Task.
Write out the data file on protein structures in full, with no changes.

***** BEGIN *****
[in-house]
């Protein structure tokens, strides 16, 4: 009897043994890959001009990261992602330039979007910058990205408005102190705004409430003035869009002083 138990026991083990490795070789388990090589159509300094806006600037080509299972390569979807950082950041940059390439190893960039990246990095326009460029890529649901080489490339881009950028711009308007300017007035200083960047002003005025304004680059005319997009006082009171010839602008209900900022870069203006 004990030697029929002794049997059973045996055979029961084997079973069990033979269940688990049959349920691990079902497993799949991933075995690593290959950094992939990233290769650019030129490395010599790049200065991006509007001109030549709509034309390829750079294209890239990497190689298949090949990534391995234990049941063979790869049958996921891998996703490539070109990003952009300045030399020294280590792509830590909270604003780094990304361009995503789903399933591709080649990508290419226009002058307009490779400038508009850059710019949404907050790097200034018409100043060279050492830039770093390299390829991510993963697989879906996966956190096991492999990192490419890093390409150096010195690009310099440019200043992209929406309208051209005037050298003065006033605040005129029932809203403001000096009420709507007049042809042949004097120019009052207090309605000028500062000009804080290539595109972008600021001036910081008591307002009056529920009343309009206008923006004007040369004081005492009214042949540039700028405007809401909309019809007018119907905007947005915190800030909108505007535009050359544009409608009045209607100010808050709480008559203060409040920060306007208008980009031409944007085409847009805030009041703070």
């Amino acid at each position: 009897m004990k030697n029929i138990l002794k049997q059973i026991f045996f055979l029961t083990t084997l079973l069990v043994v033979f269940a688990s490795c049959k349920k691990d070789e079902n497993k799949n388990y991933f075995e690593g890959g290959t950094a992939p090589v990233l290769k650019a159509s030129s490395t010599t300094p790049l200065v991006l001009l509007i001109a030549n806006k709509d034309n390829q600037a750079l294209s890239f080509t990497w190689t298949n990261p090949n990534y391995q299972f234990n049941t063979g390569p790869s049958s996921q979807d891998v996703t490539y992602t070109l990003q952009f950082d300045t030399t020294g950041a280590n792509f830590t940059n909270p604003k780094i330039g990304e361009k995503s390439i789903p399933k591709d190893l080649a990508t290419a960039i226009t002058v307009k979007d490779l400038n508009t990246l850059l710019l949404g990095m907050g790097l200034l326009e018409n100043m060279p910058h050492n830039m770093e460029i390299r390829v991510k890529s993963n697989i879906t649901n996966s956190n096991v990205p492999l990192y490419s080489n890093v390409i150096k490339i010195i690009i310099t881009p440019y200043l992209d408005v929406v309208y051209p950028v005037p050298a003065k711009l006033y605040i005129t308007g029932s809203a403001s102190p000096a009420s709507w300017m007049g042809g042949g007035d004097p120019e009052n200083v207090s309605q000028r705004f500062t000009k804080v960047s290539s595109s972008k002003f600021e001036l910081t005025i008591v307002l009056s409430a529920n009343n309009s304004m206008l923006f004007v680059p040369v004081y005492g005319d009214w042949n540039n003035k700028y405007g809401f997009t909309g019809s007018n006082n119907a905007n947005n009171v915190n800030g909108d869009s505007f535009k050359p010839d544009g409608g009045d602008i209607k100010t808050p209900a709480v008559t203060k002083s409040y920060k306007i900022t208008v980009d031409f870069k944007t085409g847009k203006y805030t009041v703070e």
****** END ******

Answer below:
[in-house]
């Protein structure tokens, strides 16, 4: 009897043994890959001009990261992602330039979007910058990205408005102190705004409430003035869009002083 138990026991083990490795070789388990090589159509300094806006600037080509299972390569979807950082950041940059390439190893960039990246990095326009460029890529649901080489490339881009950028711009308007300017007035200083960047002003005025304004680059005319997009006082009171010839602008209900900022870069203006 004990030697029929002794049997059973045996055979029961084997079973069990033979269940688990049959349920691990079902497993799949991933075995690593290959950094992939990233290769650019030129490395010599790049200065991006509007001109030549709509034309390829750079294209890239990497190689298949090949990534391995234990049941063979790869049958996921891998996703490539070109990003952009300045030399020294280590792509830590909270604003780094990304361009995503789903399933591709080649990508290419226009002058307009490779400038508009850059710019949404907050790097200034018409100043060279050492830039770093390299390829991510993963697989879906996966956190096991492999990192490419890093390409150096010195690009310099440019200043992209929406309208051209005037050298003065006033605040005129029932809203403001000096009420709507007049042809042949004097120019009052207090309605000028500062000009804080290539595109972008600021001036910081008591307002009056529920009343309009206008923006004007040369004081005492009214042949540039700028405007809401909309019809007018119907905007947005915190800030909108505007535009050359544009409608009045209607100010808050709480008559203060409040920060306007208008980009031409944007085409847009805030009041703070």
């Amino acid at each position: 009897m004990k030697n029929i138990l002794k049997q059973i026991f045996f055979l029961t083990t084997l079973l069990v043994v033979f269940a688990s490795c049959k349920k691990d070789e079902n497993k799949n388990y991933f075995e690593g890959g290959t950094a992939p090589v990233l290769k650019a159509s030129s490395t010599t300094p790049l200065v991006l001009l509007i001109a030549n806006k709509d034309n390829q600037a750079l294209s890239f080509t990497w190689t298949n990261p090949n990534y391995q299972f234990n049941t063979g390569p790869s049958s996921q979807d891998v996703t490539y992602t070109l990003q952009f950082d300045t030399t020294g950041a280590n792509f830590t940059n909270p604003k780094i330039g990304e361009k995503s390439i789903p399933k591709d190893l080649a990508t290419a960039i226009t002058v307009k979007d490779l400038n508009t990246l850059l710019l949404g990095m907050g790097l200034l326009e018409n100043m060279p910058h050492n830039m770093e460029i390299r390829v991510k890529s993963n697989i879906t649901n996966s956190n096991v990205p492999l990192y490419s080489n890093v390409i150096k490339i010195i690009i310099t881009p440019y200043l992209d408005v929406v309208y051209p950028v005037p050298a003065k711009l006033y605040i005129t308007g029932s809203a403001s102190p000096a009420s709507w300017m007049g042809g042949g007035d004097p120019e009052n200083v207090s309605q000028r705004f500062t000009k804080v960047s290539s595109s972008k002003f600021e001036l910081t005025i008591v307002l009056s409430a529920n009343n309009s304004m206008l923006f004007v680059p040369v004081y005492g005319d009214w042949n540039n003035k700028y405007g809401f997009t909309g019809s007018n006082n119907a905007n947005n009171v915190n800030g909108d869009s505007f535009k050359p010839d544009g409608g009045d602008i209607k100010t808050p209900a709480v008559t203060k002083s409040y920060k306007i900022t208008v980009d031409f870069k944007t085409g847009k203006y805030t009041v703070e």